They arrived in the wrong order, you know. Frank noticed that – what a stickler for detail he is since he did the British Heritage Reenactment day. (He’s still wearing his armour btw. Won’t take it off! Actually he can’t take it off, but he finds it’s terribly supportive for his lower back and, any time he sees Sue coming, he can just pop his visor down, so very much a win-win.)
Anyway, Alison’s got sixteen of ‘our boys’ in her B&B and, as long as you’re firm, they’re no trouble – terribly short – and, what with them only washing once a month and not needing to bother about the continental breakfast, she’s making a killing. Obviously, the murder rate has gone up, but that’s only to be expected when you have a town full of Napoleonic soldiers and a fully equipped crazy golf course. We don’t have to worry about graffiti down at the bus shelter; plus everyone has polio and firm views on the Irish, so it’s just like the good old days.
Not everybody has really ‘got the memo’, as they say, which is a pity – the vicar says religious tolerance and the free movement of people has been part of the fabric of British society for three thousand years. But then he would as he’s from Chandlerford Abbas. I do concede that parts of the town look a little macabre now that public executions have made a come-back, but it’s part of our heritage, like littering or playing the lute, and, anyway, I’ve got a feeling it’s really going to add something to the Scarecrow Trail. Pete at the butcher’s is describing this year’s entry as his ‘piece de resistance’, so I do hope we’re not going to have anything too cosmopolitan.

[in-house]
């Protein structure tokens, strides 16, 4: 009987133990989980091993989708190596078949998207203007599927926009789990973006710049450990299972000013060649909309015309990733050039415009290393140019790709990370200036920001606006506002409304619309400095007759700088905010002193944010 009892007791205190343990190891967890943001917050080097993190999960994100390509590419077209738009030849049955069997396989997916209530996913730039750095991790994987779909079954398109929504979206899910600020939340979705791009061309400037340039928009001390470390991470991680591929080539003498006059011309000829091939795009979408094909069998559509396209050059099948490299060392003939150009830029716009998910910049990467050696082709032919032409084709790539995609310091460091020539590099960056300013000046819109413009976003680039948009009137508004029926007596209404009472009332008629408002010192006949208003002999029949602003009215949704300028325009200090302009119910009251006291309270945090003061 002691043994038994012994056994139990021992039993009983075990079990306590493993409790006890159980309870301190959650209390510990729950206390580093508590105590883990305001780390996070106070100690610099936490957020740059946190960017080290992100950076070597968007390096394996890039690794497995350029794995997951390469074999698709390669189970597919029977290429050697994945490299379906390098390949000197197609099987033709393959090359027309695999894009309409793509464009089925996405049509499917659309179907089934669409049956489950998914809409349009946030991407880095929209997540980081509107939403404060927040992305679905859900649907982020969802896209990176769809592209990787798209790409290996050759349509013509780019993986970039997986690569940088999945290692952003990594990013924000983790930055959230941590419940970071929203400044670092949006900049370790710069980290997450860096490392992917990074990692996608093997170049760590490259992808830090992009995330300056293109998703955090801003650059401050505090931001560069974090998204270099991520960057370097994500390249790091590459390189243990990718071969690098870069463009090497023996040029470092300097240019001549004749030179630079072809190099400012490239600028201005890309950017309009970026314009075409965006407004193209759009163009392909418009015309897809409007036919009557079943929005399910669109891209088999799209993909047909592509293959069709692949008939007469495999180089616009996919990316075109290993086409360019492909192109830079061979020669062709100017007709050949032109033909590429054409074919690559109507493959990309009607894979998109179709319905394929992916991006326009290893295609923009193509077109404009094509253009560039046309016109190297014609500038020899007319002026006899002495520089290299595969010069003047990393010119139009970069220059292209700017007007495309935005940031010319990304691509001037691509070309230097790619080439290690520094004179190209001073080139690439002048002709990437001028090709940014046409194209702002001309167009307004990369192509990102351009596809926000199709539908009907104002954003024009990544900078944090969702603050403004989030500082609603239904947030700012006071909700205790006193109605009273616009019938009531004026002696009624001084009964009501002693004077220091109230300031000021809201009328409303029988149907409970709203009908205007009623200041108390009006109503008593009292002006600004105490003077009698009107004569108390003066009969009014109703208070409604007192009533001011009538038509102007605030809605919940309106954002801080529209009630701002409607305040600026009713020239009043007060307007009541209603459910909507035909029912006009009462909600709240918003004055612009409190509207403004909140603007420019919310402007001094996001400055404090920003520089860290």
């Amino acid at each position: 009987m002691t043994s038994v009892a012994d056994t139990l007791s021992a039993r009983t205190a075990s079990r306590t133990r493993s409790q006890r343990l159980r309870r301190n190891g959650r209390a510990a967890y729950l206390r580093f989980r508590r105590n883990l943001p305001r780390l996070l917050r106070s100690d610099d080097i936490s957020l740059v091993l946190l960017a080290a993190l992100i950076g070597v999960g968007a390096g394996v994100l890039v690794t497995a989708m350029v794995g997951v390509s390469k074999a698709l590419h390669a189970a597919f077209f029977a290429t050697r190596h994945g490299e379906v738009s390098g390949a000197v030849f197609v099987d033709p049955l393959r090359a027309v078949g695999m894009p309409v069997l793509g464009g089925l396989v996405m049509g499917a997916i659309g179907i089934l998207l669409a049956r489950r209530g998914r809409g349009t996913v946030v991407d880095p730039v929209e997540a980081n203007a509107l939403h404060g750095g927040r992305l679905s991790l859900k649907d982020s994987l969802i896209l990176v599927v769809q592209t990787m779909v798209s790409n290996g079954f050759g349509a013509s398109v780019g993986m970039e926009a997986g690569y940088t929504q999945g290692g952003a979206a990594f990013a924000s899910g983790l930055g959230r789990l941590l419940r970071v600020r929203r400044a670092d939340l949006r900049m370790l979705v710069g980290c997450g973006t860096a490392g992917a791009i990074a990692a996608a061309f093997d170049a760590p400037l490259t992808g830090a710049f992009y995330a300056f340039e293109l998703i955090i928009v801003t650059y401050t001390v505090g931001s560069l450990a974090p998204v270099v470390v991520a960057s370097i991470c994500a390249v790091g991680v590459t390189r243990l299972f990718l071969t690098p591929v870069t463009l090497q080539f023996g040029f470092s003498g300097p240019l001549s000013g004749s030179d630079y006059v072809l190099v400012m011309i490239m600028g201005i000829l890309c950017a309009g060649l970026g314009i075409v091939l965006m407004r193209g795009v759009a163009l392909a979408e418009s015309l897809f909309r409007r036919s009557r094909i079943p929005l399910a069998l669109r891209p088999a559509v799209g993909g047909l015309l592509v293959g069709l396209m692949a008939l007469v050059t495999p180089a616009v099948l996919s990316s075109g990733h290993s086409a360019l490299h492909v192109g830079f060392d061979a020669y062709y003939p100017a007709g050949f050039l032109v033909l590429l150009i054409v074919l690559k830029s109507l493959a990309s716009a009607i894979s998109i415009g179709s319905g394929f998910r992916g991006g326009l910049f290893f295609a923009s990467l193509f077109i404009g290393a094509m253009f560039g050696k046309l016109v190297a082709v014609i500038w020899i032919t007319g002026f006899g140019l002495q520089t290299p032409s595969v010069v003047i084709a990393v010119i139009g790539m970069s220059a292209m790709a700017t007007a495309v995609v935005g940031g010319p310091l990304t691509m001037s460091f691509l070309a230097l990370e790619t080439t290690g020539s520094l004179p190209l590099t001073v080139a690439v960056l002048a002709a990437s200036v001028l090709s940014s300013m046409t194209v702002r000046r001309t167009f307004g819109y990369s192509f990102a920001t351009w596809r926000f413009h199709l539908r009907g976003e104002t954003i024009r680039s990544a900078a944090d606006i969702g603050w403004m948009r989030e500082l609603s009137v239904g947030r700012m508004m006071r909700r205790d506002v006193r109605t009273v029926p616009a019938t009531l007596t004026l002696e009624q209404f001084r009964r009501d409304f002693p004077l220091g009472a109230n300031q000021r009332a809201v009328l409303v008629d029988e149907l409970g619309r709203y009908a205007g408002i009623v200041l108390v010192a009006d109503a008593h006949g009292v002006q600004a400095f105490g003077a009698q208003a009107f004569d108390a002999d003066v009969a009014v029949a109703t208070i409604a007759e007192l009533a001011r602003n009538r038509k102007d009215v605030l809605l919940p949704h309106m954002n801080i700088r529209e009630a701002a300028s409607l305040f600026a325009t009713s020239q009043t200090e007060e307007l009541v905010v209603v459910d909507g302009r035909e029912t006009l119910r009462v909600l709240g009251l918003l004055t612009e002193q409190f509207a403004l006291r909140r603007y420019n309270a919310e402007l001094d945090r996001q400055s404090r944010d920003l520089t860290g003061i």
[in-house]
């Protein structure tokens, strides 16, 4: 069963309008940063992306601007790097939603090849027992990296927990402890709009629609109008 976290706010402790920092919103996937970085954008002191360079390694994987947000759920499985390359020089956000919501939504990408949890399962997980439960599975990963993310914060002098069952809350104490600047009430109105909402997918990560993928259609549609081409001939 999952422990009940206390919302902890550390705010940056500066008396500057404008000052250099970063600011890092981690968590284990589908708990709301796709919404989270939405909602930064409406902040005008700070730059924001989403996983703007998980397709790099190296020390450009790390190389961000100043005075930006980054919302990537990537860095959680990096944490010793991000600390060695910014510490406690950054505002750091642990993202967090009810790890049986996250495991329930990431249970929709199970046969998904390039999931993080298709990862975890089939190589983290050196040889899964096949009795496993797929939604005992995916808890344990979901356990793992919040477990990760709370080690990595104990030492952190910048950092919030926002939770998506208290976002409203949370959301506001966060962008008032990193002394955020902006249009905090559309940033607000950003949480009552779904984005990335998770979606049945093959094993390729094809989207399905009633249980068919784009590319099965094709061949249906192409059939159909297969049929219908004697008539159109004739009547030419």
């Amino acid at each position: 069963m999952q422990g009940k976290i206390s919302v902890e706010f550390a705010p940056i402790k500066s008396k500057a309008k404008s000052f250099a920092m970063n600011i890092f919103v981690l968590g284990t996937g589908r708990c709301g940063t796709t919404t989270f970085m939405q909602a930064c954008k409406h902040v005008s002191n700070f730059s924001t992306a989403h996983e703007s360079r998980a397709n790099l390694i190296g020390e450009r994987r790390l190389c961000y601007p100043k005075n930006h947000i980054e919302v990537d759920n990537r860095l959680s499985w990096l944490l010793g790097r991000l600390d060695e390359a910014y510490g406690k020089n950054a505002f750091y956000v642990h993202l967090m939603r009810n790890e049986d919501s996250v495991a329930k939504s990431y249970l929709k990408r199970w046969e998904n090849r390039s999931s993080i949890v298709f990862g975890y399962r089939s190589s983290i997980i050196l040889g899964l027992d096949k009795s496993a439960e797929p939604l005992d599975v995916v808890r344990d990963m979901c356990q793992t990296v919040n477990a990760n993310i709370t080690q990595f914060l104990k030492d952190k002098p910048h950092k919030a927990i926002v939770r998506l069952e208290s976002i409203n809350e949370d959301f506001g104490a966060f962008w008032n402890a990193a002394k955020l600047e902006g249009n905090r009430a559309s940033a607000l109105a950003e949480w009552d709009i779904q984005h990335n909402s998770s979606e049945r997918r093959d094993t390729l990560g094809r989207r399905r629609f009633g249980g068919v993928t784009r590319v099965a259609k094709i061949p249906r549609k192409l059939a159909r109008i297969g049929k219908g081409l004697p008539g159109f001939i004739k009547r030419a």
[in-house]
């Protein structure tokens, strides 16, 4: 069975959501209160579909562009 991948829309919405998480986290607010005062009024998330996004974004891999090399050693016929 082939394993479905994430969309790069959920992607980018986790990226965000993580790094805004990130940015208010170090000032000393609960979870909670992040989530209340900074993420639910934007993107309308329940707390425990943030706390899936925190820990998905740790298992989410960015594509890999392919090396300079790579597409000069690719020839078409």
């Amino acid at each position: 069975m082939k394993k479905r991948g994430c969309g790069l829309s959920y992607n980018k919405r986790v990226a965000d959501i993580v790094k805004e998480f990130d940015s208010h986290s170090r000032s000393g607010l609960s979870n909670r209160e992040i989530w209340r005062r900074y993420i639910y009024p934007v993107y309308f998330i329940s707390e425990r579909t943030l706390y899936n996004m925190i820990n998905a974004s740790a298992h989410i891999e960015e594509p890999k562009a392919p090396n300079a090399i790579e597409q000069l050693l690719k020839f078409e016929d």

Obviously, the bombing has been a trial, what with the spitfires that keep miraculously churning their way out of the sand at low tide. Very tricky for dog walking, but absolutely marvellous watching them fighting the Nazis over the cliff-tops on bright afternoons. Blitz spirit! I’ve started taking a flask of tea and a coffee and walnut loaf, making it a bit of an outing. So far we’ve lost six houses and the visitor centre/art gallery, but we’re not giving up – Sally’s been keeping everyone feeling jolly with a half-price sale on inspirational cards. I bought as many as I could, until the gift shop was entirely destroyed by a direct hit.
Still, as I reminded Sally, life’s not about waiting for the storm to pass, it’s about learning to dance in the rain. Also, if you are ever in need of a reminder that it’s ‘Gin o’Clock’, I’m your woman.
In other news, Graham, who owns the garden centre, is planning to adapt his Morgan and float it over the channel to fight the French and the Germans. And good luck to him. He’s always been an underdog – I’m sure you recall that business with the traffic warden. You know Graham – he likes to call a spade a spade, although I must say that it’s a bit rich coming from someone who refers to his own spade as ‘The Shoveller 3000’. Anyway, these days you can just about make him out practising by the beach huts, wrapped in a National Trust promotional banner and waving a cutlass. He’s not a racist, Maggie, he’s a local businessman with legitimate concerns about immigration.
Right, must dash, it’s my day in the charity shop and there’s a garrison of Roman centurions in there who keep taking more than five items into the changing rooms. Sometimes you just have to wield the sword of truth and the trusty shield of British fair play, Maggie!
On that note, I hope all is well with you and Mark after that unfortunate news from HMRC. I’m sure Mark has an excellent solicitor and, as my enclosed card points out, you can’t change the direction of the wind, but you can adjust your sails. We do hope to see you ‘sailing in’ soon here in Torden Magna – you don’t have to be mad to stay here, but it helps! I’ve attached this letter to the leg of a seagull and have given it strict instructions to avoid the A30 at rush hour, so I’m sure it will be with you shortly.
All my best to you and the boys,
Emma lives in Stroud, Gloucestershire and writes short stories and flash fiction. She also blogs as Crappy Living. Her work can be found in places such as Ellipsis Zine, The Occulum, Writers’ HQ, The F Word and McSweeney’s. Last year she won the Gloucestershire Writers Network Prose Prize and she was recently shortlisted for the Bath Flash Fiction Award. She spends far too much time on Twitter @crappyliving